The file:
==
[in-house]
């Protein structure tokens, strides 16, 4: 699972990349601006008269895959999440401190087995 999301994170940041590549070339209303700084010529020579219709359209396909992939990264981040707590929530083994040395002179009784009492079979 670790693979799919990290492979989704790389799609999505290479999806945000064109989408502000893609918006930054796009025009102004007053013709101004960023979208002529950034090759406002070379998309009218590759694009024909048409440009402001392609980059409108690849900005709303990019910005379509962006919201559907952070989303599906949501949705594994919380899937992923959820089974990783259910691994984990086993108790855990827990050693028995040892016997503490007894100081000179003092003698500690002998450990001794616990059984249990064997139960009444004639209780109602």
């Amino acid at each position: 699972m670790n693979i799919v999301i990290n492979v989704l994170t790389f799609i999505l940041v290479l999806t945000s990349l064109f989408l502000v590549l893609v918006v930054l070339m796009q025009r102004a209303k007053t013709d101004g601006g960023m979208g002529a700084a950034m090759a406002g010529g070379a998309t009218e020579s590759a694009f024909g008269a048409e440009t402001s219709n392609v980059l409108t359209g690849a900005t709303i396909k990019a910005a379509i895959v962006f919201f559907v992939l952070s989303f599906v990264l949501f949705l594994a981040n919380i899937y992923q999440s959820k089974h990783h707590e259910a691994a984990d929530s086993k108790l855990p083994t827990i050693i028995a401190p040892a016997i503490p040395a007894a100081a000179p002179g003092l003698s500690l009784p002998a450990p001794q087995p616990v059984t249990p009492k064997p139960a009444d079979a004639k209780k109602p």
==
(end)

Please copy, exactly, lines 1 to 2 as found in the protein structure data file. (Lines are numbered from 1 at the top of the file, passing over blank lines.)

[in-house]
């Protein structure tokens, strides 16, 4: 699972990349601006008269895959999440401190087995 999301994170940041590549070339209303700084010529020579219709359209396909992939990264981040707590929530083994040395002179009784009492079979 670790693979799919990290492979989704790389799609999505290479999806945000064109989408502000893609918006930054796009025009102004007053013709101004960023979208002529950034090759406002070379998309009218590759694009024909048409440009402001392609980059409108690849900005709303990019910005379509962006919201559907952070989303599906949501949705594994919380899937992923959820089974990783259910691994984990086993108790855990827990050693028995040892016997503490007894100081000179003092003698500690002998450990001794616990059984249990064997139960009444004639209780109602």